The Reviews Are In: Tarantino's Death Proof Is Worth Sticky Movie Seats

April 6, 2007

We told you last year about Grindhouse, the double-feature-as-single-homage flick being assembled by Robert Rodriguez and Quentin Tarantino. Today's the day when the hardcore violent zombie death fest meets Kurt Russell in an indestructible car. The best part? The three-hour flick's a gas, say the big film critics.

The New York Times says the double feature has guts - on the screen and figuratively - that summer blockbusters can't muster:


“Grindhouse,” soaked in bloody nostalgia for the cheesy, disreputable pleasures of an older form of movie entertainment, can also be seen as a passionate protest against the present state of the entertainment industry. Those Detroit relics, modified with loving care in someone’s garage or backyard, may waste gas and burn oil, but they seem to have an individuality — a soul — that the homogeneous new vehicles, with their G.P.S. and their cruise control, their computer chips and their air bags, can never hope to match.

And it gives far more attention to Tarantino's half than to Rodriguez':


The verbal and visceral elements have no organic connection, and the plot is booby-trapped with surprises. I’m hesitant to risk giving away too much, but I will say that Kurt Russell is awfully good, and that I could listen to Sydney Tamiia Poitier and Tracie Thoms, two of the movie’s motor-mouthed heroines, talk through the whole three hours of “Grindhouse,” read the phone book or recite “The Faerie Queene” on tape in my Volvo in the middle of a traffic jam.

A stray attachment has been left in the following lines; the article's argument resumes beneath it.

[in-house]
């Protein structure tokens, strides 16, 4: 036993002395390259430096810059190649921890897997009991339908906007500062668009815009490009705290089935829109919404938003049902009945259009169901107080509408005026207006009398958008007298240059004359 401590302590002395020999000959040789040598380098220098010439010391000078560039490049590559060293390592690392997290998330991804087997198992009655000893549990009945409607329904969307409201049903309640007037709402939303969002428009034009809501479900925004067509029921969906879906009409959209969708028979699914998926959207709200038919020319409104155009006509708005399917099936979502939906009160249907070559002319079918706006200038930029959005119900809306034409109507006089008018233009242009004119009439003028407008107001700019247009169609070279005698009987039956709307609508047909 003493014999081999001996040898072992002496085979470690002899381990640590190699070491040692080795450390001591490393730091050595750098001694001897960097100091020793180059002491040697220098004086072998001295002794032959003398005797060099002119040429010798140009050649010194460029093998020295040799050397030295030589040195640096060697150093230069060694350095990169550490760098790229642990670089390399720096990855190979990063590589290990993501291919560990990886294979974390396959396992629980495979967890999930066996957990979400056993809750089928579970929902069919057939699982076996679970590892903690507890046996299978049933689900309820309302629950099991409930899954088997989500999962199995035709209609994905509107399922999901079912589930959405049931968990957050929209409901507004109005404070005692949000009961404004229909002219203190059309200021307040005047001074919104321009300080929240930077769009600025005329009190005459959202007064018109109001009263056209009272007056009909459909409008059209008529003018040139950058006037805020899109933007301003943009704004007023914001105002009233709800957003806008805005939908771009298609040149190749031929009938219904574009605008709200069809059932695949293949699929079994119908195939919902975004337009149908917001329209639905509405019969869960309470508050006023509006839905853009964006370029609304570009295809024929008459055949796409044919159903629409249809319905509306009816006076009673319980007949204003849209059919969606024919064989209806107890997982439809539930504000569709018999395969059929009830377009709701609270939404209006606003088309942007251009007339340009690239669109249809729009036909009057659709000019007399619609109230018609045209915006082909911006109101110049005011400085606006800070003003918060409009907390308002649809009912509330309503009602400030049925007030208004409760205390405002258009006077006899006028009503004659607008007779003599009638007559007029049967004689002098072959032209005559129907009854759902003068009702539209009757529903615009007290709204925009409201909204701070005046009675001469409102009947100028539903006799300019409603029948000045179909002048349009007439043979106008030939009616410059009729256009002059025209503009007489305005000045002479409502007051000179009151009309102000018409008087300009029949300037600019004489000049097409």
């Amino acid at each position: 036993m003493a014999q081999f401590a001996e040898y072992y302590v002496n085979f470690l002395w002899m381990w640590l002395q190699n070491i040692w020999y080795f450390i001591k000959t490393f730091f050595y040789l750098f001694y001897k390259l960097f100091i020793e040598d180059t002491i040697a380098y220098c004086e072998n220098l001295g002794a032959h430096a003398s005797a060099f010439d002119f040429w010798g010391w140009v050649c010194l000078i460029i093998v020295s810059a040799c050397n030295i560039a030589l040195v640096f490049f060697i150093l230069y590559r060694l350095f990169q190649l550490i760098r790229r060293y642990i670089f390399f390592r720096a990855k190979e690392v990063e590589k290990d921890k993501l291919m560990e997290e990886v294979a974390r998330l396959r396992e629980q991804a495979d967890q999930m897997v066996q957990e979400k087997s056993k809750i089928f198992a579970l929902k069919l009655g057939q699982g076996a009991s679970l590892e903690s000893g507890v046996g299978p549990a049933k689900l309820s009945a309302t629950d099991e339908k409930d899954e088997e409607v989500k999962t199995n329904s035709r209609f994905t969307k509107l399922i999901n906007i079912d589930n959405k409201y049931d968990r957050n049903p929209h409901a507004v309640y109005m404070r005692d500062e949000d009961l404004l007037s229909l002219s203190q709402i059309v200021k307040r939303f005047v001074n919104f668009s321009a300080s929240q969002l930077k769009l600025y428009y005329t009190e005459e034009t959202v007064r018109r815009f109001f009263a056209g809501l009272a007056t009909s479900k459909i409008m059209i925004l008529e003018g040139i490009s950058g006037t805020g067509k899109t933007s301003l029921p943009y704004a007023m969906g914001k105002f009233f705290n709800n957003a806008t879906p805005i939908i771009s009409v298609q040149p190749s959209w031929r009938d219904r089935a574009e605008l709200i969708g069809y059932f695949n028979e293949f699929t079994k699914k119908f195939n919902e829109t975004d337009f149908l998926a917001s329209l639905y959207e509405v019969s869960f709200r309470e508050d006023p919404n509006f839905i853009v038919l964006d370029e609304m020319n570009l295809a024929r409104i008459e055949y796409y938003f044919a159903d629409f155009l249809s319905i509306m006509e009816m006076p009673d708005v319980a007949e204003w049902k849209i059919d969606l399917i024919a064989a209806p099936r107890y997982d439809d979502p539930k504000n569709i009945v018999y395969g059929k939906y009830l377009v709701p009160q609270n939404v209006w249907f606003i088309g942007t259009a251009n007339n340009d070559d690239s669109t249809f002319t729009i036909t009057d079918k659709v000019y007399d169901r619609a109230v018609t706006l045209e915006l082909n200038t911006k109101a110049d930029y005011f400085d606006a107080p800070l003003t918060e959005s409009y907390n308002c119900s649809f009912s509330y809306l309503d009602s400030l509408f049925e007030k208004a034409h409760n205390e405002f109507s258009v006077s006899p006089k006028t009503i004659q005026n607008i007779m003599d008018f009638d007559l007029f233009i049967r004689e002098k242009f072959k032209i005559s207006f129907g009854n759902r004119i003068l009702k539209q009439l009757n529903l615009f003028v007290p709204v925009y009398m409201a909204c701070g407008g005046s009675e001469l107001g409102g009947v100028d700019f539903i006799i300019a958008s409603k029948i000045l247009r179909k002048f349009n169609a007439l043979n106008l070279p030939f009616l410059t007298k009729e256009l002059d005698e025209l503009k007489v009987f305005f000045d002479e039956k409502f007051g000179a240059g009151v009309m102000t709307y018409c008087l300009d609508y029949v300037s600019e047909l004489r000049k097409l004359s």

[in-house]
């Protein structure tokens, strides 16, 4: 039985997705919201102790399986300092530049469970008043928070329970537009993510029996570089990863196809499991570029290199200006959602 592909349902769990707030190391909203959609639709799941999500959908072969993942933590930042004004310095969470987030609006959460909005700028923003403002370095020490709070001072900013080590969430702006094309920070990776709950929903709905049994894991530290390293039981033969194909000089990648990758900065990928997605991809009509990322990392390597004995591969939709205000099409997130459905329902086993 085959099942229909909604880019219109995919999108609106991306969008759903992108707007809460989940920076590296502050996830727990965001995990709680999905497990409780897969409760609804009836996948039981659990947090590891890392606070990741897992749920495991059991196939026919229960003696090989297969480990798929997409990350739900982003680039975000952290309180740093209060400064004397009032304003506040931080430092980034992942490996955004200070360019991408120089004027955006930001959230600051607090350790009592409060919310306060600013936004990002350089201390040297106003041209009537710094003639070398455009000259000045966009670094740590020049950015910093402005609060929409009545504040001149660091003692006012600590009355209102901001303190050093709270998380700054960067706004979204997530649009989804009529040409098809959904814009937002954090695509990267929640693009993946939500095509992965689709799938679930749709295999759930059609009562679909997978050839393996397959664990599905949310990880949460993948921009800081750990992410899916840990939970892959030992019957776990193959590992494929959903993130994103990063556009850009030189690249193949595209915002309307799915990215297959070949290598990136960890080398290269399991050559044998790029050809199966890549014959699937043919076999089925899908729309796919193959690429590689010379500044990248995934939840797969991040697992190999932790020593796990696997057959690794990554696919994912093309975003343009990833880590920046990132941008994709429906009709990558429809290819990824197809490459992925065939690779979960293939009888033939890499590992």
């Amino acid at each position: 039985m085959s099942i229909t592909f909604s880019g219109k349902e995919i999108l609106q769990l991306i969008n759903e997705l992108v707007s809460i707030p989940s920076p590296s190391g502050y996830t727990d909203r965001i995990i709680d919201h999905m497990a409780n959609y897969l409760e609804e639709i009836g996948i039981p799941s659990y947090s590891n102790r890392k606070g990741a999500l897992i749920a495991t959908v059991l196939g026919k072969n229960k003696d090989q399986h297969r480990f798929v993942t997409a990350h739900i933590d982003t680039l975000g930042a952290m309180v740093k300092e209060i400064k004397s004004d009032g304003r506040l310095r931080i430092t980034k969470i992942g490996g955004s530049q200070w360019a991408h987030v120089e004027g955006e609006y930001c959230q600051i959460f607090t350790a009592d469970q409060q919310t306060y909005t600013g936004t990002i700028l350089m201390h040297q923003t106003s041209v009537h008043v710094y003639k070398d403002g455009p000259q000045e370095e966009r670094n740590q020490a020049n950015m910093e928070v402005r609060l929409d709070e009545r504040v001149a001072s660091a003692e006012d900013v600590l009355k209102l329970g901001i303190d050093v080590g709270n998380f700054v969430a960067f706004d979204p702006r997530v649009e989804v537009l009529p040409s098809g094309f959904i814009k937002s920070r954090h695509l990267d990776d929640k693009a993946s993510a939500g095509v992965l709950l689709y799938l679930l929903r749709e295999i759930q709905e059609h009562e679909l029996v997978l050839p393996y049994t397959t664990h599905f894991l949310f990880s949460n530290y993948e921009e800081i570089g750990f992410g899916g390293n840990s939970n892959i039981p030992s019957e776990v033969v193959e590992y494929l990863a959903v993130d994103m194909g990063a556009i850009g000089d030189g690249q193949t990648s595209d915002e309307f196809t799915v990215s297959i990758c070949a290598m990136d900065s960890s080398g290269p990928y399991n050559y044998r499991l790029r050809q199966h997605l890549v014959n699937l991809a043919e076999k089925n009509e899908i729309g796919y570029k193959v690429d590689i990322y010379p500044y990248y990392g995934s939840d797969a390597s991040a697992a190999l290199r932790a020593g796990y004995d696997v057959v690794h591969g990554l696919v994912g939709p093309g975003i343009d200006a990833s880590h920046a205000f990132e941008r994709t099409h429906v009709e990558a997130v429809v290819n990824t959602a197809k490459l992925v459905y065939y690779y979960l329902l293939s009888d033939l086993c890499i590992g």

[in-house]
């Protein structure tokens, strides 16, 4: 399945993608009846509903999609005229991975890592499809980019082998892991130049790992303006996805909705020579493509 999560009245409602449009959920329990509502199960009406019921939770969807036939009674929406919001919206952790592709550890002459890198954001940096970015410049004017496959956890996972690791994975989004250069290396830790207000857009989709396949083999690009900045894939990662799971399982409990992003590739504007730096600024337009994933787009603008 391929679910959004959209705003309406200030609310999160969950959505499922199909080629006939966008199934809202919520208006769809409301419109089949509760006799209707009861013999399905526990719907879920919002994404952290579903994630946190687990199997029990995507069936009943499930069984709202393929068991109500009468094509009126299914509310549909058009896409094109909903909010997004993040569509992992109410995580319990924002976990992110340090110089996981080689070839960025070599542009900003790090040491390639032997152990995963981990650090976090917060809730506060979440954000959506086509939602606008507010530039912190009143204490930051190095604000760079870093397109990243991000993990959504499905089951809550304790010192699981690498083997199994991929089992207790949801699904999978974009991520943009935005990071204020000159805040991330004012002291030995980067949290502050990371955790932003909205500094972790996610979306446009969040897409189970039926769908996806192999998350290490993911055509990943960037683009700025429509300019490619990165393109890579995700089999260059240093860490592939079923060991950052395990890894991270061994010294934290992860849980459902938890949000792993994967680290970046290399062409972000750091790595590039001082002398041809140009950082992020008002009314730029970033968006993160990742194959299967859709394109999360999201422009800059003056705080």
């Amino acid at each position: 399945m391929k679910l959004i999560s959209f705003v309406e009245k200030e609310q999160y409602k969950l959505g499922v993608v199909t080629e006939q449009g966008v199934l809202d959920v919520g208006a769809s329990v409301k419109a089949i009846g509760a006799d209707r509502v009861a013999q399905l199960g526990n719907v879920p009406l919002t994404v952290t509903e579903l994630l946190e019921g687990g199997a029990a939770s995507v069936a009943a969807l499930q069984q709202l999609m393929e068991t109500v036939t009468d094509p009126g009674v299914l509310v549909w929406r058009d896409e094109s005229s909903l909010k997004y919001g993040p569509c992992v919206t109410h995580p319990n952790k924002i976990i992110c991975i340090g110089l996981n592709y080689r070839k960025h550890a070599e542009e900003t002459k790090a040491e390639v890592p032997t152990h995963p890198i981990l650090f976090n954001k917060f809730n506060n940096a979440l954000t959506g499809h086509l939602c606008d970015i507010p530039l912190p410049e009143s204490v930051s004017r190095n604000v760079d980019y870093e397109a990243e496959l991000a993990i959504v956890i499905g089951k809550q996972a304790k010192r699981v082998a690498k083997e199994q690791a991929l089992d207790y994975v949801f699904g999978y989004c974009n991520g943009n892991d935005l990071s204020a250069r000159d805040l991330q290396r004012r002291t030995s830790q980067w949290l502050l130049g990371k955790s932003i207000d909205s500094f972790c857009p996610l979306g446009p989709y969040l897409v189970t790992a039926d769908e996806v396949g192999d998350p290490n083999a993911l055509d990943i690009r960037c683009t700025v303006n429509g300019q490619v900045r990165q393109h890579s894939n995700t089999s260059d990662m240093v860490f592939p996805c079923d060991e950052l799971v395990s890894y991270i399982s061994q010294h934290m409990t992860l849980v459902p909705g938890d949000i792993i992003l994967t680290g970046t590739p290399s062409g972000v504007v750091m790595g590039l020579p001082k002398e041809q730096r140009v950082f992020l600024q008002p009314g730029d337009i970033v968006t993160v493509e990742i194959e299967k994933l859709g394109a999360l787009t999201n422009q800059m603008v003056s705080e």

Over at the Wall Street Journal, Tarantino's car-chase splatfest wins again:

Quentin Tarantino's film, "Death Proof," is much the superior of the two, a high-speed hybrid that juxtaposes comedy, jeopardy, a psycho killer and an action climax of remarkable emotional intensity. (The writer-director also served as cinematographer.) Unlike Mr. Tarantino's convoluted "Pulp Fiction," this shortish film has a linear plot that's easy to convey -- so easy that I'll pass on conveying it, for fear of spoiling the grisly fun.

Go see it and come back to comment here on the blog, and let us know what you think. Meanwhile, the reviews!

'Grindhouse' Revels In Genre's Tawdry Thrills--The Wall Street Journal

Grindhouse - Review - Movies - New York Times">Back to the (Double) Feature--The New York times

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